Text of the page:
Jessica Rhodes is the founder of Interview Connections, the largest guest booking agency for podcasters and guest experts in the United States. She's the host of Rock The Podcast, a podcast about how to get booked on podcasts as a guest, how to be a great podcast host, and how to leverage the power of podcast interviews to grow your business.
I asked Jessica for her thoughts on getting booked on podcasts, how to best prepare for podcast interviews, and how to be a great podcast guest...
What do potential guests need to consider before approaching a podcast for an interview?
When approaching a podcast for an interview, it’s important to consider what valuable information you have to offer the audience of that podcast.
Too many guests are only thinking about what’s in it for themselves. The most important consideration when pitching a podcast to be a guest is what you can give its listeners, not what you can get from them.
How to win over podcasters who have never heard of you...
Podcasters are simple people. To win them over, listen to their podcasts, subscribe to them, and leave reviews. Tell your friends about them...or lots of friends. Email your list about their podcasts. These these things will help them grow their audiences, stroke their egos, and get their attention.
How should guests prepare for podcast interviews?
One of the most important, but overlooked, steps to prepare for a podcast interview is to listen to the podcast you’re going to be a guest on. This helps you get a feel for the host’s style and will give you some small talk for the "green room chat" before the recording starts, which will help build rapport that will come through during your interview.
What are the elements of a memorable (and successful) podcast interview?
What makes a memorable podcast interview is when the host and the guest have great chemistry together. There are plenty of great guests and great hosts who have terrible interviews together because they just weren't a great personality match for each other.
When you’re looking for podcasts to be interviewed on, look for hosts whom you could see yourself chatting with over some coffee or going out for a drink with. Those will make for the best interviews.
The balance between giving solid information and pitching...
This is simple. Podcast interviews are not a place to make a pitch! Focus on giving solid information in your interviews. Period.
If you think that 45 minutes is enough time to give away all the information you have to offer people, you should reconsider how much of an expert you are. There's no such thing as giving away too much information in a podcast interview. When you give as much great content as you can in an interview, listeners will be more attracted to you and want to know what else they could learn from you.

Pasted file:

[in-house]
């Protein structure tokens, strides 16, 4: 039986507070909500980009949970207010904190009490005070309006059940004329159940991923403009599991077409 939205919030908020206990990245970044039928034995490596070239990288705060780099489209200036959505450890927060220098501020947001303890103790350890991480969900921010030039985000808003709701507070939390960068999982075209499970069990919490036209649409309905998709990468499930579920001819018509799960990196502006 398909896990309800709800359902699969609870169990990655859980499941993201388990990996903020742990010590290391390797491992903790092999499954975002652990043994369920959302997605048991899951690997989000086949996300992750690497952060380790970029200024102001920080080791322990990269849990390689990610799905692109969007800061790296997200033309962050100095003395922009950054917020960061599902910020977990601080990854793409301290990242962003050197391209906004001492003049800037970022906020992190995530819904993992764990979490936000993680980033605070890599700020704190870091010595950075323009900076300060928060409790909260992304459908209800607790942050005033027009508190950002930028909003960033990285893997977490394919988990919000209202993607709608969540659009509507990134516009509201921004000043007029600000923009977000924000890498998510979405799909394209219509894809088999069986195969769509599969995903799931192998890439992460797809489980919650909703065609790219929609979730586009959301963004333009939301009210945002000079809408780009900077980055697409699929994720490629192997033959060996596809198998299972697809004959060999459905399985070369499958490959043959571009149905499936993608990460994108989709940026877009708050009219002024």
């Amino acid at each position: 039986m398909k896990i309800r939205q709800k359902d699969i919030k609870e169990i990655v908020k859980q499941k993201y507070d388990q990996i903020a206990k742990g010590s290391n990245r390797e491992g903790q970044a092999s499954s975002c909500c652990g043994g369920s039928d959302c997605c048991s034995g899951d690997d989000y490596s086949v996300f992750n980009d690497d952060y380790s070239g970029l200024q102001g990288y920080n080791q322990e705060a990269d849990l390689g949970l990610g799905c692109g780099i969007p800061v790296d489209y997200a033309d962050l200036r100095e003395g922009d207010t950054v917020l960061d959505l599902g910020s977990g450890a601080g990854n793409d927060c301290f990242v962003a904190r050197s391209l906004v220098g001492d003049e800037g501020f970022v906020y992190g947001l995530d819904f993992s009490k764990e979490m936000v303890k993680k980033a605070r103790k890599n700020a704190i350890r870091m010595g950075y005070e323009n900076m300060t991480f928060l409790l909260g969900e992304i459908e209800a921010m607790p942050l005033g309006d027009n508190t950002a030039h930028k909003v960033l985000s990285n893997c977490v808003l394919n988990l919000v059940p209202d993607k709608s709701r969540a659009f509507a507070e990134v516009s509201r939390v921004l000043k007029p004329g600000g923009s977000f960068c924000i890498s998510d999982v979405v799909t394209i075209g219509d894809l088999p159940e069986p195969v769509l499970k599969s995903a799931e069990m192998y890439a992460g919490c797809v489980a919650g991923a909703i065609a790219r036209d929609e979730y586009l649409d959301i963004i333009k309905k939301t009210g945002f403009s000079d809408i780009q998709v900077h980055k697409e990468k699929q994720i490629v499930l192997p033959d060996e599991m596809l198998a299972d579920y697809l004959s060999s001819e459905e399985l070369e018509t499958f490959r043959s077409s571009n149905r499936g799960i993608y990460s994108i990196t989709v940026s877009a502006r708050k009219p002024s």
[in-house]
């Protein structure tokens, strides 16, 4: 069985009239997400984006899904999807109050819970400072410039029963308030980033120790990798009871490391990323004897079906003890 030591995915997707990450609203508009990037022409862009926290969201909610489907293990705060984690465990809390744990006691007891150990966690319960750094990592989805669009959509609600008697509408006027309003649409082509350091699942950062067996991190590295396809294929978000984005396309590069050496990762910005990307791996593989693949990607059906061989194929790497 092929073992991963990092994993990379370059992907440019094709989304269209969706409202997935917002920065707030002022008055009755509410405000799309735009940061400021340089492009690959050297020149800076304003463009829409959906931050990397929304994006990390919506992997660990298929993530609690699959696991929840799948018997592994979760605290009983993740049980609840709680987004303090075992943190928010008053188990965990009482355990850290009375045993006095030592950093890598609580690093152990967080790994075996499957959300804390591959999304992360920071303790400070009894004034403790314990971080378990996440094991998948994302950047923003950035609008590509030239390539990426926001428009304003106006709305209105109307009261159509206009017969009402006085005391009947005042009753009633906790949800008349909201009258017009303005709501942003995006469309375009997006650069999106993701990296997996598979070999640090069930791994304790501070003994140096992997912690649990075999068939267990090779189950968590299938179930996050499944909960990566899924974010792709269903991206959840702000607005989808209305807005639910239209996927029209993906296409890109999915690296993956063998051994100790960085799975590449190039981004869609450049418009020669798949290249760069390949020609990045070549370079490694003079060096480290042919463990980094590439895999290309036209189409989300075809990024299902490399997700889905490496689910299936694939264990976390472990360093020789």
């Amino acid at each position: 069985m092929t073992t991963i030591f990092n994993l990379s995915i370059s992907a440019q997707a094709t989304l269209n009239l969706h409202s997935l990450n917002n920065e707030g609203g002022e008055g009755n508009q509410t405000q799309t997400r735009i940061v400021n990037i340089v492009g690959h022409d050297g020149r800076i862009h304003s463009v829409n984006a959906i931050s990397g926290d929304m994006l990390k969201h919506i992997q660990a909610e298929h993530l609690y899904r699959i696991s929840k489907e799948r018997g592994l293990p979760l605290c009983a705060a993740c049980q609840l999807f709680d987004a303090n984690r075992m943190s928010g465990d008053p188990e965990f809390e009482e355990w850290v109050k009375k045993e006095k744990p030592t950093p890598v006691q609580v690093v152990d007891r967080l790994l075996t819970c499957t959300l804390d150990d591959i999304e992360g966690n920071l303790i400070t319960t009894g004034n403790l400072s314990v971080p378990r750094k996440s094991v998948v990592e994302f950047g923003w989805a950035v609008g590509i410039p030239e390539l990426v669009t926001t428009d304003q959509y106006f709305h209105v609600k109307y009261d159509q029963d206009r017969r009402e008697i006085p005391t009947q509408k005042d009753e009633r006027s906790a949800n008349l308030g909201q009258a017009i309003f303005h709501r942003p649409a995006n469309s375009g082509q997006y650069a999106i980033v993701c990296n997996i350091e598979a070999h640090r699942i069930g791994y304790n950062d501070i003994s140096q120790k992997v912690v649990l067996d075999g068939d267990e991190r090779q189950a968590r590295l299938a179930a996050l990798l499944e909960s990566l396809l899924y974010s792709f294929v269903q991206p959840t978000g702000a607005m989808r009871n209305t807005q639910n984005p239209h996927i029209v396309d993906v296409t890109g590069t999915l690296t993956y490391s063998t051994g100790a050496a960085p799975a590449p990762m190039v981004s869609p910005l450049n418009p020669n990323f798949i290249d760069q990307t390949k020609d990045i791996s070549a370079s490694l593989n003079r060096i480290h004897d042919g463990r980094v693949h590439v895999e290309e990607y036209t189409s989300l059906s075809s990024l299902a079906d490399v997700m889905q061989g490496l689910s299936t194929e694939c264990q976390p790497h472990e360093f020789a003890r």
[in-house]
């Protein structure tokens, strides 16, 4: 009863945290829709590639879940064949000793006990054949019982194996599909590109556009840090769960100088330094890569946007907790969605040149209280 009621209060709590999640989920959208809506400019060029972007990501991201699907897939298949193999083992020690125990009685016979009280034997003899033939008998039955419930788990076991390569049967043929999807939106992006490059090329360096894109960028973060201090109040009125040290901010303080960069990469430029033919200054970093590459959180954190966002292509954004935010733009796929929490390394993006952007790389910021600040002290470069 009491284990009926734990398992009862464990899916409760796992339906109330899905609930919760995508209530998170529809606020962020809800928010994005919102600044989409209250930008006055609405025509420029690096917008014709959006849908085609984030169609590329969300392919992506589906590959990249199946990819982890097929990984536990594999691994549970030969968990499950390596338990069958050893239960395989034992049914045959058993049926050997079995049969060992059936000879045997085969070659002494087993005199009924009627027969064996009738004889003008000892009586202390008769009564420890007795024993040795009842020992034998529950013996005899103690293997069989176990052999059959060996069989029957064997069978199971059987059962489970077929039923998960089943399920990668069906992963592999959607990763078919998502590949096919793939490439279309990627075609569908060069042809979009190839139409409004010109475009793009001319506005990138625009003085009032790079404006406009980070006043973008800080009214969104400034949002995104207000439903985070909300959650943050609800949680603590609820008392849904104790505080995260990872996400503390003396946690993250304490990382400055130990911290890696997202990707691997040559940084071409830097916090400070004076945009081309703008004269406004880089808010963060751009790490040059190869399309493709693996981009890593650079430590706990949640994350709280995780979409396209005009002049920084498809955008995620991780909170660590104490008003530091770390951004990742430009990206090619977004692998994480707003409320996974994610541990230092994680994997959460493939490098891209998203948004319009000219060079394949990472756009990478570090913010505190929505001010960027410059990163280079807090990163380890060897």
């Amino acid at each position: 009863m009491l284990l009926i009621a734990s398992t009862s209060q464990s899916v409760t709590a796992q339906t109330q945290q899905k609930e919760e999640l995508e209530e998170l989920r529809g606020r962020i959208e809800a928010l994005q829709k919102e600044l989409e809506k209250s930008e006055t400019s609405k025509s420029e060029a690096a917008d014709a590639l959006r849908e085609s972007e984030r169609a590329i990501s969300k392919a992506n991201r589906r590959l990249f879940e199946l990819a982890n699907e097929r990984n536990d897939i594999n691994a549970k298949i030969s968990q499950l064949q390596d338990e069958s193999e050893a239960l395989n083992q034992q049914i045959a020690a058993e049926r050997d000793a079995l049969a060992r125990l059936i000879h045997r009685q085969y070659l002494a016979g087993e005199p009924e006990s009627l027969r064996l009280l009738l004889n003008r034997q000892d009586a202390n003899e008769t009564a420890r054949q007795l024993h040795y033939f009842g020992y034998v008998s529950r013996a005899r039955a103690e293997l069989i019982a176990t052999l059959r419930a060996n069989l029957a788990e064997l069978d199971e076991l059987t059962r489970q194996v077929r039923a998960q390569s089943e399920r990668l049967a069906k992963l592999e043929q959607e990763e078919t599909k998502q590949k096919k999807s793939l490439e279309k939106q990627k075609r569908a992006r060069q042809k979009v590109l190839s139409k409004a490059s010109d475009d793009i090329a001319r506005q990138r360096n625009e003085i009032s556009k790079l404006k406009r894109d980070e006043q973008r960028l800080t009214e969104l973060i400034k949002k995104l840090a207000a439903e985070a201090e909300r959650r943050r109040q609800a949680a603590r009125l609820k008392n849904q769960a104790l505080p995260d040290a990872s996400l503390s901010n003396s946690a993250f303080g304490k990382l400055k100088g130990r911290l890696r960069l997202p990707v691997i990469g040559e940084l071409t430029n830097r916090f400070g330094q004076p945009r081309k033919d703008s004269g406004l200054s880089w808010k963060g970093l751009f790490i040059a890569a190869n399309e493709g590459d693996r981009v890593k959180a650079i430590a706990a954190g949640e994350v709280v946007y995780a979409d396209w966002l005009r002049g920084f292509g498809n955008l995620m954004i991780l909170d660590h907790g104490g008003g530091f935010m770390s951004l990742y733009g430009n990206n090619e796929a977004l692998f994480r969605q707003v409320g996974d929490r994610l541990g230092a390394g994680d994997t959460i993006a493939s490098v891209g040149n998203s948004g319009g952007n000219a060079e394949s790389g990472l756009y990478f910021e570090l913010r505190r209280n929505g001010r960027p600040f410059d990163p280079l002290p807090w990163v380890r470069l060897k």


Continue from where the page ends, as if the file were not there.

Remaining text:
At the end of an interview, most podcasters will give you an opportunity to offer a call-to-action, but this is not the same thing as making a pitch. A call to action in a podcast interview is your opportunity to invite listeners to connect with you, through your website, by joining your email list, or connecting on social media.
Thoughts on podcast size...
I don’t have black and white rules about what kinds of podcasts, or what size podcasts make sense for people to be a guest on. It comes down to your individual goals, and how much time you have in your schedule to do podcast interviews.
The more time you have available, the wider your reach can be in terms of sizes of shows. If you don’t have a lot of time for podcasting, then it’s normal to be more selective and focus on bigger audiences.
If a small, new podcast has your exact target audience and is hosted by somebody who'd be a killer connection for you, do that interview.
Big podcasts are great for your ego and "as seen on" credibility, but that’s usually it. I have clients who've said they've gotten a ton of traffic and buzz after being on big podcasts, but it's usually the smaller podcasts that actually produce sales.
What to do "after the interview."
Stay in touch! After you appear on a podcast, connect with the host on social media, send a thank you note in the mail, and for the love of all that is holy, promote your interview after it goes live.
Final thoughts for people looking to be interviewed on podcasts...
This is not a quick fix marketing strategy for businesses who are in a cash flow crunch. It takes 2-3 months at a minimum for your interviews to go live, and even longer for you to see results (as in leads, and new clients) from your podcast interviews.
Podcast interviews are most successful for guests who view them as a way to expand their networks and build relationships with hosts than guests who view them as a "media tour."
Listen And Subscribe
If you want more on the subject of being a podcast guest, marketing your business via podcasting, and getting the most out of the podcast interviews you do, be sure to listen to Jessica's podcast, Rock The Podcast.